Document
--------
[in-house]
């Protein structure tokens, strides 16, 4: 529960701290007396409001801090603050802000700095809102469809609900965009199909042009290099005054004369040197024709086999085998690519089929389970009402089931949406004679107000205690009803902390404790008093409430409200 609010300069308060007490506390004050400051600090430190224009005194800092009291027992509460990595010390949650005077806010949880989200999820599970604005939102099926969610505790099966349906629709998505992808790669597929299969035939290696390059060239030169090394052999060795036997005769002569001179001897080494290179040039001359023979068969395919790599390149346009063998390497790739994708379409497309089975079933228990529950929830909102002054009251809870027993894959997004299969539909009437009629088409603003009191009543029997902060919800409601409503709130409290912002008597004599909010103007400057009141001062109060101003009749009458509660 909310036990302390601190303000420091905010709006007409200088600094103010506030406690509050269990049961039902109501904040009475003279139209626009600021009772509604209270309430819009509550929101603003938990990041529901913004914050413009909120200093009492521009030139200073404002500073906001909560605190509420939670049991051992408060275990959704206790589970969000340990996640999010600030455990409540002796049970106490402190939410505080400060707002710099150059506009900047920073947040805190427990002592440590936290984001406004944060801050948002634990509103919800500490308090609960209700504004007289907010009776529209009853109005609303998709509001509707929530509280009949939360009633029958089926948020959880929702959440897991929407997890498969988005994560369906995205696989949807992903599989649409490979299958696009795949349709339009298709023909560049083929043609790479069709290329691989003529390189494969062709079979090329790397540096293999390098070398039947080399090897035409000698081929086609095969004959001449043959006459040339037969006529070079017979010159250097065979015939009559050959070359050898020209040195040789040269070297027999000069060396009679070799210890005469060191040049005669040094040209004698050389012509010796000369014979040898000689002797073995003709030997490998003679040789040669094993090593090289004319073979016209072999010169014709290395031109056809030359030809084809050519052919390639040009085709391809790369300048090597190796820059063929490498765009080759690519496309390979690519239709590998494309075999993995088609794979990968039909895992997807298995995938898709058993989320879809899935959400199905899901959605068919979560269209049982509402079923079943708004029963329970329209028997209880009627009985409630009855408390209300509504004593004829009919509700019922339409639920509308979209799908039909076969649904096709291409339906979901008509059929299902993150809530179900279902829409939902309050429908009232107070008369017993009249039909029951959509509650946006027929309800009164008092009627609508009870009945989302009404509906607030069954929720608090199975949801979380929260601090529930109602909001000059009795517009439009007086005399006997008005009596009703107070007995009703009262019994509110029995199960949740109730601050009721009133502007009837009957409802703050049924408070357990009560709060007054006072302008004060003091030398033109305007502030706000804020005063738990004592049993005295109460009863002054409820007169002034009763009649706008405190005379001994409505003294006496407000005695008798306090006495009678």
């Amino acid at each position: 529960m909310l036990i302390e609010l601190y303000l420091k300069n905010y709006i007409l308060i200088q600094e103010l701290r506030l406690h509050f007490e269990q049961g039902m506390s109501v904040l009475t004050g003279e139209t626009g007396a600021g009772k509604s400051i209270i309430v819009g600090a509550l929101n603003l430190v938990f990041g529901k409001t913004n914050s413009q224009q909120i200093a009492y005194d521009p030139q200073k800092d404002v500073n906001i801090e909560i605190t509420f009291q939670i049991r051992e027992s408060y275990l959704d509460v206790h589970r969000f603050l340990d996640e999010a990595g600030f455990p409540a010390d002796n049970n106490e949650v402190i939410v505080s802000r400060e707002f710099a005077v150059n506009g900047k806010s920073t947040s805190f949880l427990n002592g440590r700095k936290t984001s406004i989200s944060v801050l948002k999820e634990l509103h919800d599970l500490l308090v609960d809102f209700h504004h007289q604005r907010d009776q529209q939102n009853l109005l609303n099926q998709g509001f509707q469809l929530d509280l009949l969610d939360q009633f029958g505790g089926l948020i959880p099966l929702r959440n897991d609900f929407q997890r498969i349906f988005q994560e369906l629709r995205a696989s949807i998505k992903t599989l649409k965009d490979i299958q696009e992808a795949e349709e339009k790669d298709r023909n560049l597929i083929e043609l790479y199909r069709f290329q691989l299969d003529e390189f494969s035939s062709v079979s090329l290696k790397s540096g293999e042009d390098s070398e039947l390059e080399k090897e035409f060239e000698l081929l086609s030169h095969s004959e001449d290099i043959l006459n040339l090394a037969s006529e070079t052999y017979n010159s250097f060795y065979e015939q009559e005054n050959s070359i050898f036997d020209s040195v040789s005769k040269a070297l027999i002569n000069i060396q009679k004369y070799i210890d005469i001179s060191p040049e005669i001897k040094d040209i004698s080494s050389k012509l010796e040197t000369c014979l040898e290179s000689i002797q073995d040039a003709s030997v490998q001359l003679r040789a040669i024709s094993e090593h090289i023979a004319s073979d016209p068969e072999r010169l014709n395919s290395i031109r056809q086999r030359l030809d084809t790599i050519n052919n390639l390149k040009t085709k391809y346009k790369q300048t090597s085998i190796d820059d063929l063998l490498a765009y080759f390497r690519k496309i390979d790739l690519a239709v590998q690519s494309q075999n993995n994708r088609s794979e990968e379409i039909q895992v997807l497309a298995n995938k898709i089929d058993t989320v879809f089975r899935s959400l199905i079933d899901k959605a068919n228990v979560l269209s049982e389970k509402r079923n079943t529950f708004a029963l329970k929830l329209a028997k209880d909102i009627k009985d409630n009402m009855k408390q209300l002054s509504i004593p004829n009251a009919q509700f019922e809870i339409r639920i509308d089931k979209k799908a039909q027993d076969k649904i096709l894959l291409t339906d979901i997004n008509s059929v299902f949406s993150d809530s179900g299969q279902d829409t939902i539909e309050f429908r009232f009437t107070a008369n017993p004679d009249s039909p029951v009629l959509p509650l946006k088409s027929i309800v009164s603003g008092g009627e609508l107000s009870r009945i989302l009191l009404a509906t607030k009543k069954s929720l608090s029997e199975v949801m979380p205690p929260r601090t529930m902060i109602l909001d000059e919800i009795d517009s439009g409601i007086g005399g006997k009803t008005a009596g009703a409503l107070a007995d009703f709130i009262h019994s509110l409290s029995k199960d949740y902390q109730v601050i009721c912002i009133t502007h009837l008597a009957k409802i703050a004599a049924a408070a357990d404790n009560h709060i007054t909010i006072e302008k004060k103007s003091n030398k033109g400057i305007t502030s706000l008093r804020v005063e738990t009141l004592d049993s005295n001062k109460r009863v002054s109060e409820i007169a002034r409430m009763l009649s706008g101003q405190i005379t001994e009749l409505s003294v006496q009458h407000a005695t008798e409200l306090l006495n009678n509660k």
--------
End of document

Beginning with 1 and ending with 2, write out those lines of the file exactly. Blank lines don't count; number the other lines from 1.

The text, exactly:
[in-house]
């Protein structure tokens, strides 16, 4: 529960701290007396409001801090603050802000700095809102469809609900965009199909042009290099005054004369040197024709086999085998690519089929389970009402089931949406004679107000205690009803902390404790008093409430409200 609010300069308060007490506390004050400051600090430190224009005194800092009291027992509460990595010390949650005077806010949880989200999820599970604005939102099926969610505790099966349906629709998505992808790669597929299969035939290696390059060239030169090394052999060795036997005769002569001179001897080494290179040039001359023979068969395919790599390149346009063998390497790739994708379409497309089975079933228990529950929830909102002054009251809870027993894959997004299969539909009437009629088409603003009191009543029997902060919800409601409503709130409290912002008597004599909010103007400057009141001062109060101003009749009458509660 909310036990302390601190303000420091905010709006007409200088600094103010506030406690509050269990049961039902109501904040009475003279139209626009600021009772509604209270309430819009509550929101603003938990990041529901913004914050413009909120200093009492521009030139200073404002500073906001909560605190509420939670049991051992408060275990959704206790589970969000340990996640999010600030455990409540002796049970106490402190939410505080400060707002710099150059506009900047920073947040805190427990002592440590936290984001406004944060801050948002634990509103919800500490308090609960209700504004007289907010009776529209009853109005609303998709509001509707929530509280009949939360009633029958089926948020959880929702959440897991929407997890498969988005994560369906995205696989949807992903599989649409490979299958696009795949349709339009298709023909560049083929043609790479069709290329691989003529390189494969062709079979090329790397540096293999390098070398039947080399090897035409000698081929086609095969004959001449043959006459040339037969006529070079017979010159250097065979015939009559050959070359050898020209040195040789040269070297027999000069060396009679070799210890005469060191040049005669040094040209004698050389012509010796000369014979040898000689002797073995003709030997490998003679040789040669094993090593090289004319073979016209072999010169014709290395031109056809030359030809084809050519052919390639040009085709391809790369300048090597190796820059063929490498765009080759690519496309390979690519239709590998494309075999993995088609794979990968039909895992997807298995995938898709058993989320879809899935959400199905899901959605068919979560269209049982509402079923079943708004029963329970329209028997209880009627009985409630009855408390209300509504004593004829009919509700019922339409639920509308979209799908039909076969649904096709291409339906979901008509059929299902993150809530179900279902829409939902309050429908009232107070008369017993009249039909029951959509509650946006027929309800009164008092009627609508009870009945989302009404509906607030069954929720608090199975949801979380929260601090529930109602909001000059009795517009439009007086005399006997008005009596009703107070007995009703009262019994509110029995199960949740109730601050009721009133502007009837009957409802703050049924408070357990009560709060007054006072302008004060003091030398033109305007502030706000804020005063738990004592049993005295109460009863002054409820007169002034009763009649706008405190005379001994409505003294006496407000005695008798306090006495009678």